Have you ever heard that the advice you should always take is the hypocrite’s advice? It’s truly some of the best advice on advice you can receive. The image I always conjure when thinking about this concept is the memory of my mother sitting at her dining room table beside an ashtray heaped with cigarette butts as smoke swirled around her and she coughed. “Never start smoking,” she’d tell me in her gravelly voice before snuffing out her cigarette and immediately lighting a new one.
   I took that advice very seriously and I can say with complete honesty that I have never smoked a cigarette. My mother eventually did quit smoking but it was too late. She has COPD and I have to watch as she deteriorates and I wish that there had been a hypocrite to give her the advice she’d given me.
   Now the advice I’m about to dole out to you isn’t as serious as warning you about potentially fatal habits, but then again, maybe it is. See, what I want to talk to you about is the little voice inside all of us that on occasion will pipe in and tell us to do or even not to do something. I’ve worked very hard over the past couple of years to really listen to that voice, and when I take its advice I’ve always ended up the better for it. Now despite my ever growing habit of obeying my sixth sense-gut feeling-God-voice, I still lapse into moments of procrastination or even out-n-out ignoring. I recently had something happen that was a small reminder that I should listen no matter how insignificant I might think it is.
   Most of my readers know me well enough to know that I’m an artist. I’ve always been attracted to things with interesting visual appeal. My brain will automatically take something, turn its perspective, and place it on the imaginary canvas in my mind to create my version of what I’m looking at. Sometimes I’ll see it as a photograph (even though I’m a lousy photographer), a painting, a charcoal sketch, or a sculpture.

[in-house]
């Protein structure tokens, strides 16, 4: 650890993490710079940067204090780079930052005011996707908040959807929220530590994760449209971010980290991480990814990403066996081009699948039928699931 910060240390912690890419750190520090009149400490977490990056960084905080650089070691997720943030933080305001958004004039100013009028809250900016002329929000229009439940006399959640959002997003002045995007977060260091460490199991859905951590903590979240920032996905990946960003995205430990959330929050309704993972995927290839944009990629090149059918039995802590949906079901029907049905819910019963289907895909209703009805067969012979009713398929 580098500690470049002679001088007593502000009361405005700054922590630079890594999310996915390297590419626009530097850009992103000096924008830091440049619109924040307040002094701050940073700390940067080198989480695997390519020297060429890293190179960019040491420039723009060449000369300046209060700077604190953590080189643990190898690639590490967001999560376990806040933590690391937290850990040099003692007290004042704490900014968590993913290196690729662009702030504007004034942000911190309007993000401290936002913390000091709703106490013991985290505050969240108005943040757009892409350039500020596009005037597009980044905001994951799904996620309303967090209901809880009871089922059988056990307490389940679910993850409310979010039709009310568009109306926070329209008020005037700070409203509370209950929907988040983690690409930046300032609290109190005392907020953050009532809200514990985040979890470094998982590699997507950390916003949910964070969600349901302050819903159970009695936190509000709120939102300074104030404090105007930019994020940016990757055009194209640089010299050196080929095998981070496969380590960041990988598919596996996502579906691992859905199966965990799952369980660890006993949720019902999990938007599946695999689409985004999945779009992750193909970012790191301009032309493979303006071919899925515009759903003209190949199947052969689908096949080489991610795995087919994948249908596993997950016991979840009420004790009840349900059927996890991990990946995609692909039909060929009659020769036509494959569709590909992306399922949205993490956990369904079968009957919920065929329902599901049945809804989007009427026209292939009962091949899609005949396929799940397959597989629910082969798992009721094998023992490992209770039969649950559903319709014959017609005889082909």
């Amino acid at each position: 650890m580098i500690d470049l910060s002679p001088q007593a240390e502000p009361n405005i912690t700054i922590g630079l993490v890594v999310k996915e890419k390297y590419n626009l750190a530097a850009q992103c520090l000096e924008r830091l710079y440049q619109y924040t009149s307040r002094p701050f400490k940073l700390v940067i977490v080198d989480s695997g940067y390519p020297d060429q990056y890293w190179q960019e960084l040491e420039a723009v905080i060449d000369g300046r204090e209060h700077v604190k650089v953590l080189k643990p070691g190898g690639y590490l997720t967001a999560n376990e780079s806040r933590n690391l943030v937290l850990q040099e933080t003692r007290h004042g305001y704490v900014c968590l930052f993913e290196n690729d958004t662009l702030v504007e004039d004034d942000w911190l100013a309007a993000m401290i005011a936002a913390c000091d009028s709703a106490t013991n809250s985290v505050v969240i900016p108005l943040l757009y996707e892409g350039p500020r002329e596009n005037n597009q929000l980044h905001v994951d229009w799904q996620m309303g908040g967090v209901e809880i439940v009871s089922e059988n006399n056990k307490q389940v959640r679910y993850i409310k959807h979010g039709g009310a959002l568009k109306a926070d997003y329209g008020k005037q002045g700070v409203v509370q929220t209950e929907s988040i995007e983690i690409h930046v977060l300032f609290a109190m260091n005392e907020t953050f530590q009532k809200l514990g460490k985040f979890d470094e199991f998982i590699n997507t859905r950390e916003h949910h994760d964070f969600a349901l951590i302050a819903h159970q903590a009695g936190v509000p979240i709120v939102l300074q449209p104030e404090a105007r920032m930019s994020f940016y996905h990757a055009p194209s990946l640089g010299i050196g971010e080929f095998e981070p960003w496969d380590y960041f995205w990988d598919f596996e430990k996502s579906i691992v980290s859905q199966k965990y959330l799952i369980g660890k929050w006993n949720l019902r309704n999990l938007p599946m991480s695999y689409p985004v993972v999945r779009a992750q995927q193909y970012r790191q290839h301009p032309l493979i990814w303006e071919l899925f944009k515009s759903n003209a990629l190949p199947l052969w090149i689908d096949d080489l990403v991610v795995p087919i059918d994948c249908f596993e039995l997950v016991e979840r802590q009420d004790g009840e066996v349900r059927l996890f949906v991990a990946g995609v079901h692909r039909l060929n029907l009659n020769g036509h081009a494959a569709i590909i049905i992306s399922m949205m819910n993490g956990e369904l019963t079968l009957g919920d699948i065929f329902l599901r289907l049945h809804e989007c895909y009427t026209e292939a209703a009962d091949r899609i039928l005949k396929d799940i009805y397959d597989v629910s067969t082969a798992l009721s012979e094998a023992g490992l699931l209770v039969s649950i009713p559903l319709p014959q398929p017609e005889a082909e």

There’s a field on hwy 380 that I drive past almost every day that has called out to every part of my being. Sometimes the field is dotted with black cattle and sometimes it’s not. The only constant in the field is a twisting stream that meanders from the road to a small pond. On the far side of the pond is a single tree sitting on the bank. The tree is old and its forked trunk twists into matted branches. I don’t know what type of tree it is, I just know that there’s something about how it stands alone in this field that is slowly being surrounded by “progress” and stares at its reflection in the pond. It’s majestic and beautiful and haunting all at once.
   For five years I’ve driven past that scene and watched it change for each season. The buds of spring on the tree and new grass sprouting from the beige earth. The rich green leaves of summer and the verdant carpet that spreads out in all directions. Then there is the change of autumn as the leaves turn and the grass becomes more yellow. And finally, winter, when the tree loses its coat and looks dark and skeletal against the pristine backdrop of snow.
   Every time I drove past I would think that I should pull over and take a photo. Then the idea came that I should take a photo for each season and put them together for a series. But I never stopped because I was always in a hurry or didn’t have a camera with me outside of my phone. So I drove past time and time again and learned to drown out that nagging voice that kept telling me to take that picture. Even when I drove past and realized the subdivision behind the field was starting to encroach into “my shot” I thought “I can photoshop it out.”
   My procrastination ended a week ago as did my opportunity. Nature came through our town with force and the tree that had stood for decades couldn’t hold on anymore. It split and crumpled to the ground where it will lie as it slowly browns and loses its leaves one final time. Seeing it like that instantly broke my heart as I had to accept that I would never have that single moment of tranquil peace I got as I’d glance at it when hurrying down the highway surrounded by trucks and commuters. And I’ll never have that perfect scene to look at again because I didn’t listen to that voice that had nagged me for so long.
   There are probably many people who will read this and not find the significance. I, myself, can’t say that having taken the photos of the tree would have changed my life, but I can’t say it wouldn’t have either. You see, the thing with those little voices of guidance is that you may never know how much taking the advice will impact you. Maybe deciding to drive a different street to work kept you from an accident but you don’t know that for sure. All I know is that there have been so many times I’ve listened and good things have happened, and I also know there have been times I didn’t listen and there were consequences.
   I’m choosing to listen more closely. Maybe the tree was just a reminder of how amazing intuition is and I don’t want to make the same mistake when something more profound comes my way. Are you listening? Well, take this hypocrite’s advice and tune into your voice. You could be amazed at where it leads.